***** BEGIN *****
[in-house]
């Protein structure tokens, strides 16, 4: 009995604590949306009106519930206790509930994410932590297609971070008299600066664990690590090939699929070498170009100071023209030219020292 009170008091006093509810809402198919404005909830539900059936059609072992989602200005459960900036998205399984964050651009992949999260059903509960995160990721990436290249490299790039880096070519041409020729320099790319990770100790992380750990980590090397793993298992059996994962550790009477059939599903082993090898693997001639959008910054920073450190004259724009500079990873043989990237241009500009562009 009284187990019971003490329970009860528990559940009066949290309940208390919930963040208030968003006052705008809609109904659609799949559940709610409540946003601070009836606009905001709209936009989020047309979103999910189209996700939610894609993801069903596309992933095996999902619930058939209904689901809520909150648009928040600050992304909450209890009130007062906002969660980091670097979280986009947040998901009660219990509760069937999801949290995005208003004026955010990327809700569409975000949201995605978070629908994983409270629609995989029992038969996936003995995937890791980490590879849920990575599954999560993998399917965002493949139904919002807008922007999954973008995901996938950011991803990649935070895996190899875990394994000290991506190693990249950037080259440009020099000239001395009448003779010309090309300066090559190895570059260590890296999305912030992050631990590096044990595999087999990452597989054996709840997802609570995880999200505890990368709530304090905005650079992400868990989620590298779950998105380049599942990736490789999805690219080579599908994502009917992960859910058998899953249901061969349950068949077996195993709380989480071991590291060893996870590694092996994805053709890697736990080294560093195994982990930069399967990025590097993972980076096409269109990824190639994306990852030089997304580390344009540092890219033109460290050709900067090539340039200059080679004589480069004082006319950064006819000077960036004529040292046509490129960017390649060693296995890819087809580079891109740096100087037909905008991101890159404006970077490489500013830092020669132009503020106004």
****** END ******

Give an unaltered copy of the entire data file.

[in-house]
């Protein structure tokens, strides 16, 4: 009995604590949306009106519930206790509930994410932590297609971070008299600066664990690590090939699929070498170009100071023209030219020292 009170008091006093509810809402198919404005909830539900059936059609072992989602200005459960900036998205399984964050651009992949999260059903509960995160990721990436290249490299790039880096070519041409020729320099790319990770100790992380750990980590090397793993298992059996994962550790009477059939599903082993090898693997001639959008910054920073450190004259724009500079990873043989990237241009500009562009 009284187990019971003490329970009860528990559940009066949290309940208390919930963040208030968003006052705008809609109904659609799949559940709610409540946003601070009836606009905001709209936009989020047309979103999910189209996700939610894609993801069903596309992933095996999902619930058939209904689901809520909150648009928040600050992304909450209890009130007062906002969660980091670097979280986009947040998901009660219990509760069937999801949290995005208003004026955010990327809700569409975000949201995605978070629908994983409270629609995989029992038969996936003995995937890791980490590879849920990575599954999560993998399917965002493949139904919002807008922007999954973008995901996938950011991803990649935070895996190899875990394994000290991506190693990249950037080259440009020099000239001395009448003779010309090309300066090559190895570059260590890296999305912030992050631990590096044990595999087999990452597989054996709840997802609570995880999200505890990368709530304090905005650079992400868990989620590298779950998105380049599942990736490789999805690219080579599908994502009917992960859910058998899953249901061969349950068949077996195993709380989480071991590291060893996870590694092996994805053709890697736990080294560093195994982990930069399967990025590097993972980076096409269109990824190639994306990852030089997304580390344009540092890219033109460290050709900067090539340039200059080679004589480069004082006319950064006819000077960036004529040292046509490129960017390649060693296995890819087809580079891109740096100087037909905008991101890159404006970077490489500013830092020669132009503020106004």